Recently, with a view to support the fragile economic growth and to stamp out two decades long deflation, the BOJ has boosted lending programs, despite the fact that it is sticking to its plan for unprecedented assets purchase. It has doubled a funding tool to 7 trillion yen, which is around $68 billion and  has also announced that individual banks could borrow twice as much low-interest money as previously under a second facility. But in reality, this may not affect the country’s businesses much as they are already sitting on a hefty cash position, but may give a good boost to investor sentiments in the financial markets and will definitely weaken the Yen.

Though the  initial evidence  on “Abenomics” is certainly positive and is attracting worldwide attention for its anti-deflationary and economic revitalization package, there is still a long way to go. At the moment, it is far too early to predict if Abe’s administration will be successful in ending deflation and bringing price stability and employment stability amid a stable recovery. Even though interest rates in Japan were at 0 percent for years, it failed to boost final consumption demand because of chronic deflation. Since last two decades, Japan has been spending trillions of dollars in an effort to lift its economy from the recession brought on by the bursting of a real estate bubble in the early 1990s.

The first two arrows in Abe’s quiver, namely, higher fiscal spending and radical quantitative easing have resulted in a sharp spike in equity prices and a weaker yen as against the dollar. The success of the two arrows has provided a lifeline to the export-oriented economy. Now, psychologically, the improving economic outlook have greatly raised expectations about vigorous implementation of Abe’s third arrow – growth-oriented structural reforms.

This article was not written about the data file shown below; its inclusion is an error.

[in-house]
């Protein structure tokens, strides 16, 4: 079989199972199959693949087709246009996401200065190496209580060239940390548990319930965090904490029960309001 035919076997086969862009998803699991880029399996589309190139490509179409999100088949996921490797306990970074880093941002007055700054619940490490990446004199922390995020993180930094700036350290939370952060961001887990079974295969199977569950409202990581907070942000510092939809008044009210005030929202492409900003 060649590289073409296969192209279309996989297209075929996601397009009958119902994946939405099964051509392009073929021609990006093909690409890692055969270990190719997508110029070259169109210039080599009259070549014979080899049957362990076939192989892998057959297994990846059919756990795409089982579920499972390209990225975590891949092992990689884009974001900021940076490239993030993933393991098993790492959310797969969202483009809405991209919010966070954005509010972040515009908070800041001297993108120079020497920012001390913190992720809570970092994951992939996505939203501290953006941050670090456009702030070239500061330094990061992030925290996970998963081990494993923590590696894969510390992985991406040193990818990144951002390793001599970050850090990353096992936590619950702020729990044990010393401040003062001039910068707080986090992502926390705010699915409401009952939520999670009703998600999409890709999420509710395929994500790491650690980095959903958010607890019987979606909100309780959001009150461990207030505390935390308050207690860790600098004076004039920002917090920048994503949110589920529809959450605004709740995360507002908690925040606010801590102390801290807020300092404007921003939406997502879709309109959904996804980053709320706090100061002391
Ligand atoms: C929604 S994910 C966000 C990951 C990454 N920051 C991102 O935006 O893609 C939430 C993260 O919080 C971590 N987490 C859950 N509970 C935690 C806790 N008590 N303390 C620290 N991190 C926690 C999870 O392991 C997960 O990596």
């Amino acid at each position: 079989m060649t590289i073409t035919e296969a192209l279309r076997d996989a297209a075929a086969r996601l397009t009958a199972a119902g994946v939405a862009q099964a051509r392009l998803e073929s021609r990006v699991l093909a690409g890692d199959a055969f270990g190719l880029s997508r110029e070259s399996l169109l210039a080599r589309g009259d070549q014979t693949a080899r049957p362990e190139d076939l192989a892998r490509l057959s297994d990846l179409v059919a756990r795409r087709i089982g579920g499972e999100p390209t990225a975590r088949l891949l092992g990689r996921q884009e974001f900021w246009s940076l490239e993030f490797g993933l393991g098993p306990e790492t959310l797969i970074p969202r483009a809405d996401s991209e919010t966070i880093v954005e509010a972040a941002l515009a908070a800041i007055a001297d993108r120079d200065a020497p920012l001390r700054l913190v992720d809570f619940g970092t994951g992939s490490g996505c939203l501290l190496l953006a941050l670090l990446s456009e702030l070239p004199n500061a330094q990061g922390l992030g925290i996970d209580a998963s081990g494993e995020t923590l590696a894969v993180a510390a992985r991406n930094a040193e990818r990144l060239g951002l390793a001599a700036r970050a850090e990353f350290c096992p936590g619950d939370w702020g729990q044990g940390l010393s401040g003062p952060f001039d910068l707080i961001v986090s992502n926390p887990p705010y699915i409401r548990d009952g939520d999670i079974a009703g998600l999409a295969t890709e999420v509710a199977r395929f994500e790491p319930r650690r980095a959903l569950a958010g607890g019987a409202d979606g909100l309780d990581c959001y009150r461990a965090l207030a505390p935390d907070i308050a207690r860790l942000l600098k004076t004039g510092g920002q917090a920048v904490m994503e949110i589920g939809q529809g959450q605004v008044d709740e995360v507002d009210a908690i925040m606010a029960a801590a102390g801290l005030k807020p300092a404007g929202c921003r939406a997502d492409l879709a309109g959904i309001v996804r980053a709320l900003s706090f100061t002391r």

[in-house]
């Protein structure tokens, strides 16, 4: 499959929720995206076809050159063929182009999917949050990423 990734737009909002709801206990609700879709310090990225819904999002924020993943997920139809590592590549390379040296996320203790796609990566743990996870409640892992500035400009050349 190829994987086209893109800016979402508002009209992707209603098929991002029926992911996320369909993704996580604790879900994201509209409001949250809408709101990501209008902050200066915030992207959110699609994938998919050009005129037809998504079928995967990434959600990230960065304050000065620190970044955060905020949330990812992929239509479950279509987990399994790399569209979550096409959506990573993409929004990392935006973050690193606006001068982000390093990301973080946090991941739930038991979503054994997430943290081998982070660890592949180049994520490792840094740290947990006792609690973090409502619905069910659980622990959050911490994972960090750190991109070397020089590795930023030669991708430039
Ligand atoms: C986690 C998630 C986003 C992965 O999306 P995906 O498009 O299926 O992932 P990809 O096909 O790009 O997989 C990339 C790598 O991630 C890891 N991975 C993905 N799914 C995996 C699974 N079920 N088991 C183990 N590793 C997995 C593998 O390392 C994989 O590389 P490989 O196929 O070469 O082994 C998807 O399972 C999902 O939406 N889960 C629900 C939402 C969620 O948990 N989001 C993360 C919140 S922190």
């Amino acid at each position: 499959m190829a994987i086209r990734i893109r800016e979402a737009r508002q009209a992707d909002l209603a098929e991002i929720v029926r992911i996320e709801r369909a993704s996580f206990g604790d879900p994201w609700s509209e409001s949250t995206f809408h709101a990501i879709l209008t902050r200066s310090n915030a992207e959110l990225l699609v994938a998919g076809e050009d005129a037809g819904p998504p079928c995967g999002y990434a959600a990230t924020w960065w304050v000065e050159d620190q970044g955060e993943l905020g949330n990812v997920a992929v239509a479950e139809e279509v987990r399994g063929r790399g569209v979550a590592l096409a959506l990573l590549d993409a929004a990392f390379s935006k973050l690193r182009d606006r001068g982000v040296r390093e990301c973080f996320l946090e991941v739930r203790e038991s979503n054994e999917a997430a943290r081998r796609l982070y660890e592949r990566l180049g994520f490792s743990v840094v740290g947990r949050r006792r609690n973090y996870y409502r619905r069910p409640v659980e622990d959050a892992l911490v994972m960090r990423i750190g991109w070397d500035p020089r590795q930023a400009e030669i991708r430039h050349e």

The Bank of Japan’s (BoJ) recent move to increase its special loan programmes to help sustain economic growth, indicates its determination to keep the positive mood generated by Prime Minister Shinzo Abe’s reflationary policies from withering. Perhaps, this also reflects the fact that Abenomics has cleared the darkness and made Japanese policy makers see a rising sun.

Success Of Abenomics Depends On “Third Arrow” – The Structural Reform

But Abe’s third arrow, which is structural reforms to boost Japan’s competitiveness, has not met with the same intensity of success that the implementation of the first two arrows led to. The most high-profile element of Abe’s structural reform plan is to conduct trade through Trans-Pacific Partnership (TPP), and for this Japan has conducted a series of trade negotiations with such countries as the European Union, Canada, Australia and neighboring Asian countries. But the same was opposed within the party and it has put brakes on the Trans-Pacific Partnership Participation, which includes 11 countries along the Pacific Rim.